What does a good Skeptics.stackexchange.com answer look like? What are the qualities that a perfect Skeptics.SE answer would have?
The community has identified a number of attributes that make a good answer. These are listed below.
It must actually answer the question.
You might want to talk about a slightly different topic related to the original question; please don't.
Comments belong in the comment section. If you can't answer the question, but you have something important to add, don't post it as an answer. It'll decrease the visibility of the actual answers. Instead, post it as a comment. If it's long, break it into a few comments, or put it on your blog and link to it.
It must be factual, not based in speculation.
The primary purpose of Skeptics is to verify or falsify claims. If an answer an be summed to "I don't know for sure, but here is what I think the answer is," then it is unhelpful; it neither verifies nor falsifies anything.
Speculation is not completely forbidden. For example, an answer that shows, without speculation, that a claim is false, and then provides some speculation as to how the claim might have sprung from a misunderstanding is certainly helpful.
Every answer must have one or more references.
At the present time, we have a strict "no original research" policy. Simply put, hearsay and anecdotes are not enough.
The significant claims in an answer, especially the claim which most directly answers the question, must be backed up by a reference. References should have credibility in the domain (i.e. no encyclopedia, no source which may be biased, etc.) and should preferably be peer-reviewed literature.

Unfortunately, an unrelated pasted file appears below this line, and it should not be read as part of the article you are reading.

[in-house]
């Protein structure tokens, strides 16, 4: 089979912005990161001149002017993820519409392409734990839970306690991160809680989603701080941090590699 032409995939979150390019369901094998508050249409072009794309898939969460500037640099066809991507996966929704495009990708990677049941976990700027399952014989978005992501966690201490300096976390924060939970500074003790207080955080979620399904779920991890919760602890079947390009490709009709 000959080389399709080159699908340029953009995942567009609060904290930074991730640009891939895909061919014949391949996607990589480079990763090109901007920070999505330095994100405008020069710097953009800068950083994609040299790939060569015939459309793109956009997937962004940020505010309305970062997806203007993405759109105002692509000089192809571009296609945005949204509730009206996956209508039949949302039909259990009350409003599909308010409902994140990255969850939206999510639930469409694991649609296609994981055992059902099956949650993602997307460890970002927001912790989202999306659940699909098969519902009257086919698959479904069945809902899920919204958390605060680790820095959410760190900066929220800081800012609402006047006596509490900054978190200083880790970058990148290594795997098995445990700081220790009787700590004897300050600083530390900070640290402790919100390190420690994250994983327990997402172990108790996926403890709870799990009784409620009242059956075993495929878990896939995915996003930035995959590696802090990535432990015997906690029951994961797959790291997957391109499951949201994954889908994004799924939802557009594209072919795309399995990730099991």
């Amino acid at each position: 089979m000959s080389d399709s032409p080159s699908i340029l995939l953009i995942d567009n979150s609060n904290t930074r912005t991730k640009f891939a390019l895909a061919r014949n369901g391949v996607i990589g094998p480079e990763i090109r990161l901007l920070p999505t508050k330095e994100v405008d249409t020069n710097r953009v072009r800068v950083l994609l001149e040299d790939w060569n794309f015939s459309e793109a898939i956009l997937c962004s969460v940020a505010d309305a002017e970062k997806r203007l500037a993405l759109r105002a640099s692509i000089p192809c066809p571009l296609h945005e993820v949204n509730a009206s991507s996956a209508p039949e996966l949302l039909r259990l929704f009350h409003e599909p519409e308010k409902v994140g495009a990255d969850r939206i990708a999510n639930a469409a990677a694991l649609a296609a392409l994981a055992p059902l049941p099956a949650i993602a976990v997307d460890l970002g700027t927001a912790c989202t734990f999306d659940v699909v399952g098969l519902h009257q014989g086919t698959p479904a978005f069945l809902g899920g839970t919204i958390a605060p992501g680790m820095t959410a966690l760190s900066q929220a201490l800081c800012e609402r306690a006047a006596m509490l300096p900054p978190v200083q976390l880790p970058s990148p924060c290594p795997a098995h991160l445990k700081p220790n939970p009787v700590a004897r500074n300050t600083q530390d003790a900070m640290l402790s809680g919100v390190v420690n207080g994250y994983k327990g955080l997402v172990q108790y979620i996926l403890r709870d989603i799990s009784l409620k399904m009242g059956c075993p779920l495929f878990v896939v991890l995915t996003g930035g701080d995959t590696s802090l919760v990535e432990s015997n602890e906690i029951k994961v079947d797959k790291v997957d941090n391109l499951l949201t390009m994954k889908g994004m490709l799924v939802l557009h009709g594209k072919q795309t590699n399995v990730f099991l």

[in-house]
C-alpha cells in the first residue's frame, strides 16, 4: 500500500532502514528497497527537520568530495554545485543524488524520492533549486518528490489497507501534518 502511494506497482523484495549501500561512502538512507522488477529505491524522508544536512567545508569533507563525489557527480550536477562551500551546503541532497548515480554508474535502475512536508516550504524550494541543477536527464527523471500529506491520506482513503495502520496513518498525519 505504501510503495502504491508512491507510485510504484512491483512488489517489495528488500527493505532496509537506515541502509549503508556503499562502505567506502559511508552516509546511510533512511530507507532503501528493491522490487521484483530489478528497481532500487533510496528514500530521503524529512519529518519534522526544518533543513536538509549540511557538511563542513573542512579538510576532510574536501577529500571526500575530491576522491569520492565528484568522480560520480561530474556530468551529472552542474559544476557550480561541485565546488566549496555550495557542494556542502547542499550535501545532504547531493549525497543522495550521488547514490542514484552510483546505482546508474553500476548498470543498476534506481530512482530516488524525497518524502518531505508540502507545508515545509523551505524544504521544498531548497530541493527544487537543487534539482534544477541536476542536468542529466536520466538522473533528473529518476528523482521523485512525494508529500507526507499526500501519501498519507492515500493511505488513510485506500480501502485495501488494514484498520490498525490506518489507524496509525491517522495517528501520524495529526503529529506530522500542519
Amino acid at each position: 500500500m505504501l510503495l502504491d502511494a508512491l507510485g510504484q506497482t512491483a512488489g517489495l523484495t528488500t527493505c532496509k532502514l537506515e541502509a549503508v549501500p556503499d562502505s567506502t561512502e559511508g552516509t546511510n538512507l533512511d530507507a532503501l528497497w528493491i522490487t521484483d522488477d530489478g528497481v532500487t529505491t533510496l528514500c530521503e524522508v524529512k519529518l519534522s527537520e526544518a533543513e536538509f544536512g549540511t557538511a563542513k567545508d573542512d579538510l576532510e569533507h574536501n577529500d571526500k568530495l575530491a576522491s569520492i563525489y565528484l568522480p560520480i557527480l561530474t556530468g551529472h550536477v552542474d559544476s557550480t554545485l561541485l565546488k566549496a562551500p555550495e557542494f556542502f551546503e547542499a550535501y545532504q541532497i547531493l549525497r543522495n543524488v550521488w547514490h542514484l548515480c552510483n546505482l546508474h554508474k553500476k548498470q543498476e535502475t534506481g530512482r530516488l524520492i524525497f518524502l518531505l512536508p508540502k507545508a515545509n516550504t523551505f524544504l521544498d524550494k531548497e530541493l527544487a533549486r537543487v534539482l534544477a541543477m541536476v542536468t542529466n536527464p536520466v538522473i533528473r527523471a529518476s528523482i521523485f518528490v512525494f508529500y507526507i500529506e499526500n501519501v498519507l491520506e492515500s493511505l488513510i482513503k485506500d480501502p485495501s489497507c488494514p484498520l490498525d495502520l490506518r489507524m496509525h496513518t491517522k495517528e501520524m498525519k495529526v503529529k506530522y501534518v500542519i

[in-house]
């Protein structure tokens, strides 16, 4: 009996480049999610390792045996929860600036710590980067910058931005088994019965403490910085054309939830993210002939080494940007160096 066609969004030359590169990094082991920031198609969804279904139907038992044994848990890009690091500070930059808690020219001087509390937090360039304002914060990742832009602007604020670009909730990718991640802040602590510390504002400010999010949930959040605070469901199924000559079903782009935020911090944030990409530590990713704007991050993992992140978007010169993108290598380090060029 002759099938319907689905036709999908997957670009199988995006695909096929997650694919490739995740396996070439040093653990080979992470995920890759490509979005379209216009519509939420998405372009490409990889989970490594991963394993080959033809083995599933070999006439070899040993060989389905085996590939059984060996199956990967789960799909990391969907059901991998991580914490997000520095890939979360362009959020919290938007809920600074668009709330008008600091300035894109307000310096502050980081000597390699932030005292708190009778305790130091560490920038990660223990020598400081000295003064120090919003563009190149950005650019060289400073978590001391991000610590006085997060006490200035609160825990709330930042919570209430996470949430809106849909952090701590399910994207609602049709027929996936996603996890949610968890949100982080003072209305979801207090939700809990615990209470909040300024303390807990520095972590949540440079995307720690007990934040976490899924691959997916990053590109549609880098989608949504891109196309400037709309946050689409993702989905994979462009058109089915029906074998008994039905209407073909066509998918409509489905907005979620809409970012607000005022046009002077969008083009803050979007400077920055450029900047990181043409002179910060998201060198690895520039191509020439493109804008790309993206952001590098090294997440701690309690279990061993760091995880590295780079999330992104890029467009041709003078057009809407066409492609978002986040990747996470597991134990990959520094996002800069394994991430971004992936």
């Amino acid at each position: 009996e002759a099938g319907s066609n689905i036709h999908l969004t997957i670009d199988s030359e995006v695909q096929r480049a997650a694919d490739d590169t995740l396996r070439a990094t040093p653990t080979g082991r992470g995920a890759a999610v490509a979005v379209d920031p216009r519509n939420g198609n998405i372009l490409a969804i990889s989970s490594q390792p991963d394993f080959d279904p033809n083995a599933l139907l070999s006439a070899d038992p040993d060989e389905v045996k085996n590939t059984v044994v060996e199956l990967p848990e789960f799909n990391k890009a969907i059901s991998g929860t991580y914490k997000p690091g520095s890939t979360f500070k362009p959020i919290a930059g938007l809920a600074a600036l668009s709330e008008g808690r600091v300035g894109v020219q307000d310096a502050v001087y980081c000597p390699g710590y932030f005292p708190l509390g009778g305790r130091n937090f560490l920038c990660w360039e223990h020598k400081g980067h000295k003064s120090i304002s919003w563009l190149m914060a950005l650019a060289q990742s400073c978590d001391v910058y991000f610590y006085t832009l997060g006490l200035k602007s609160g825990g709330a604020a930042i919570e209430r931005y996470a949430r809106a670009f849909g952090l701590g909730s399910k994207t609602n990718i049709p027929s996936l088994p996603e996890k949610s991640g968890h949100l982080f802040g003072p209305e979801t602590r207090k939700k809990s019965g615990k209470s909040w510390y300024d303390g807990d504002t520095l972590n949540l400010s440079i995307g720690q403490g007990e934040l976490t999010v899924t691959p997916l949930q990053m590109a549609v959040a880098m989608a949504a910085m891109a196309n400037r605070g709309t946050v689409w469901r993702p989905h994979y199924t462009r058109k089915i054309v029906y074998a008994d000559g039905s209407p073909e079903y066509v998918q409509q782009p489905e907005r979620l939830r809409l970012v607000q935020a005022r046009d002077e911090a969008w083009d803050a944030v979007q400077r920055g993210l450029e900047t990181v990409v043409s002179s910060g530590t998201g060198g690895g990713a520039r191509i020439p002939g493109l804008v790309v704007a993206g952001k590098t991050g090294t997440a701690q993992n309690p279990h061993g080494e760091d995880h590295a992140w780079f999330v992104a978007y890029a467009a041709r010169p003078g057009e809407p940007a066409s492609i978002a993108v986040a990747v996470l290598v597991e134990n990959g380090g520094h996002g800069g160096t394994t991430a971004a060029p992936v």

Its references must support the argument, and should be verifiable.
A high-quality reference should have, at least, the following characteristics:
- Comes from a peer-reviewed source.
- Is either a primary source, or it, in turn, cites its sources, so the primary sources can be tracked down.
- Supports the argument being provided in the answer (i.e. not out of context)
- Draws logical and statistically robust conclusions from any premises or data it offers.
- The reference is widely available for others to inspect (e.g. not behind a paywall, or out-of-print)
- The reference is not contradicted by similar articles supporting the opposite claim.
The reference need not be a web-site - it can be printed articles, books, documentaries, etc.
The reference need not come from the list of useful sources, but these are widely-respected sources.
Not all references are going to be able to meet this quality bar, but your arguments will be more convincing, and are more likely to receive votes from fellow skeptics when they do.
It must be written in a polite and neutral tone.
We expect users to be respectful of others they disagree with, no matter how frustrated they may be. Rants about young earth creationists, "climate change denialists," etc. will not be tolerated here. If we want to introduce people to the evidence, we have to be nice. Otherwise, we'll drive them away before we even got a chance to educate them.
It must be written in an accessible vocabulary.
Most Stack Exchange sites are intended for expert-to-expert exchange. Skeptics.SE is different in that most users will be laymen in the topic discussed, be it biology, physics or psychology. For this reason, an answer should always be written in a plain language void of overly technical terms so that it might be understood my the average user.
As a new user, I am curious about how to answer a question which may not have an answer. For instance, if I have done numerous database searches for a specific question, and there is not a single published article on the topic, is pointing this out to a question an answer in itself? Or should this be left to a comment? What about if I have found peer-reviewed articles which also point out a lack of research on the topic? Can I make that an answer, as long as I clearly cite the source? Thanks for the clarification! I would like to be a productive member of the board. Jul 6, 2017 at 15:46